Wednesday, 10 October 2012

Ecclesiastes Essay part 4

Structure and message
Commentators seem unable to interpret the relationship between structure and message in Ecclesiastes far beyond identifying separate voices and significant words.[1] Critics agree that the frame narrator provides an introductory summary to the book (1:1-11[2]), a concluding epilogue (12:8-14[3]), and a lone verse in the centre of the book (7:27a[4]). De Jong further identifies an alternating pattern of observation and instruction[5] in the core. This reader finds a loose extended chiastic (ring) structure in Ecclesiastes, of which the frame is merely one element. Hence it must be understood that Ecclesiastes’ message is not found exclusively within the frame[6], or entirely within the speech. De Jong’s structure[7] is adapted and expanded below:

A 1:1 introductory prologue
B 1:2 motto
C 1:3-11 Song of cycles of nature and society
D 1:12-4:16 observations: wisdom, pleasure, oppression, toil, loneliness, succession: hebel
E 5:1-9 instructions: fear God – listen to God; fulfill vows
F 5:10 - 6:12 observations: wealth; common problem to lack contentment: hebel
G 7:1-22 instructions: keep the end in mind; God’s sovereignty; fear God, not man
H 7:23-8:1 central observations including frame narrator’s voice at 7:27
G’ 8:2-8 instructions: be cautious in relations with king and regarding the future
F’ 8:9-9:6 observations: injustice; common destiny to join the dead: hebel
E’ 9:7-10 instructions: be joyful for God has approved what you do; do what you find to do
D’ 9:11-11:8 observations and instructions: be prudent applying wisdom to overcome hebel
C’ 11:9-12:7 Song of youth and death
B’ 12:8 motto
A’ 12:9-14 epilogue and conclusion

One example must suffice as evidence for these claims of structural parallels, although more could be given if space permitted. In section F, Qohelet observes (6:3),
‘A man may have a hundred children and live many years; yet no matter how long he lives, if he cannot enjoy his prosperity and does not receive proper burial, I say that a stillborn child is better off than he.’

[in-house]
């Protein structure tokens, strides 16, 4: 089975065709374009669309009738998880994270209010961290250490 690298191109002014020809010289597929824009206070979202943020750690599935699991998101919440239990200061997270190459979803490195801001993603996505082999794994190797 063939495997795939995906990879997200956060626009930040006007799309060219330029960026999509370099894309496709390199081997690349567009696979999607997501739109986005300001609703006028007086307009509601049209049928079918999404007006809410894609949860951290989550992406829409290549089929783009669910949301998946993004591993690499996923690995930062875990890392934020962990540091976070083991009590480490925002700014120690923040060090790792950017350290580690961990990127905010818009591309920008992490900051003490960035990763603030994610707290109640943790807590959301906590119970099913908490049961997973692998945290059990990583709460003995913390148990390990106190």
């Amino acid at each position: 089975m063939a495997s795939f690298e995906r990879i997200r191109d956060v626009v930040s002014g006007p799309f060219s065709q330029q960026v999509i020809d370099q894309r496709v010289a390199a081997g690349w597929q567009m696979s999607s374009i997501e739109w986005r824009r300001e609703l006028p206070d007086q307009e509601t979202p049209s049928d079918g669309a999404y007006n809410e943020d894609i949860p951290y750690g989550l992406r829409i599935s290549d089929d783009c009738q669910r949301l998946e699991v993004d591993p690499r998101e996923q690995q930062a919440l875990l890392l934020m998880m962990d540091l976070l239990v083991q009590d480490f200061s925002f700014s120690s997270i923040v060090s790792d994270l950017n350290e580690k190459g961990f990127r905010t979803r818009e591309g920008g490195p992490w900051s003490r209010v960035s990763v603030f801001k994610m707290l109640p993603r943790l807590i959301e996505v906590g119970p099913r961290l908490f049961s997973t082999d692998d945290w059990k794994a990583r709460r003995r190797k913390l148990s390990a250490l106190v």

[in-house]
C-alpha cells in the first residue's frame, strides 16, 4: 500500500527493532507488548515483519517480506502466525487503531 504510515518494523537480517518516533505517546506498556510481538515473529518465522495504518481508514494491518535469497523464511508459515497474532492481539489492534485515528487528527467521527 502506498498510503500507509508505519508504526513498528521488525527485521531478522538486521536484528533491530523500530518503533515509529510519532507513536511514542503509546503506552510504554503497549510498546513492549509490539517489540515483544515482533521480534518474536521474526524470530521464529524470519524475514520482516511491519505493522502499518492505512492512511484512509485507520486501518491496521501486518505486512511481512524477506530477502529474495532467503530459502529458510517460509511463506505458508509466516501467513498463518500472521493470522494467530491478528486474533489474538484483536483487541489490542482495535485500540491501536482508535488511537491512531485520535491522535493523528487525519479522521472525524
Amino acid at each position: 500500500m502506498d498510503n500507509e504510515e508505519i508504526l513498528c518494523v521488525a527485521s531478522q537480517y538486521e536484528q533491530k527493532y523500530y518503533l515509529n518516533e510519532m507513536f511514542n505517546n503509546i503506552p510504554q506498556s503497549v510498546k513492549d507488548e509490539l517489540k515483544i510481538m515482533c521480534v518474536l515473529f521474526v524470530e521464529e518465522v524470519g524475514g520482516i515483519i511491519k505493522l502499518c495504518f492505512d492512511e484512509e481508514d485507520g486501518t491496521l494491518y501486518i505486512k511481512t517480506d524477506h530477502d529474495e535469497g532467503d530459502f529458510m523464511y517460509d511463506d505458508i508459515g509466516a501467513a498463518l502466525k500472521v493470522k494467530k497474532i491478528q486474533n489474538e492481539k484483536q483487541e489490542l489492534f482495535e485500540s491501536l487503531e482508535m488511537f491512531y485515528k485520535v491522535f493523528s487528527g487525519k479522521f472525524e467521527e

Then in section F’, he observes (8:12),
‘Although a wicked person who commits a hundred crimes may live a long time, I know that it will go better with those who fear God, who are reverent before him.’
These are the only uses of the word ‘hundred’ in Ecclesiastes, distinguishing the parallel sections: the first exposes the futility of long life without joy, the second examines the futility of long life without justice; both consider the effect of death; both provide a ‘better’ option. Significantly, they also provide structural grounds for excluding an overall pessimistic interpretation. In his early observations[8], Qohelet complains of the meaninglessness of a life cut short by death, but here he shows that death is not the real problem: it is a lack of joy or a lack of justice. In his surrounding instructions, Qohelet solves this problem, instructing the reader to find joy in God’s gifts (E’)[9], to be satisfied that there will be a proper time for all judgment (G’), and to fear God and respect his sovereignty (E and G).
This structure helps us interpret the flow of Qohelet’s argument. The beginning, end and central passages of this chiasm serve to define the structure and to emphasize the message. This is vital for understanding the message of Ecclesiastes, because it provides the author’s counsel regarding Qohelet’s words.
The prologue gives the reader a foretaste of Qohelet’s speech[10], beginning with his motto (1:2),
‘ “Meaningless! Meaningless!”
  says the Teacher.’
and the first question Qohelet attempts to answer (1:3),
‘What do people gain from all their labors
  at which they toil under the sun?’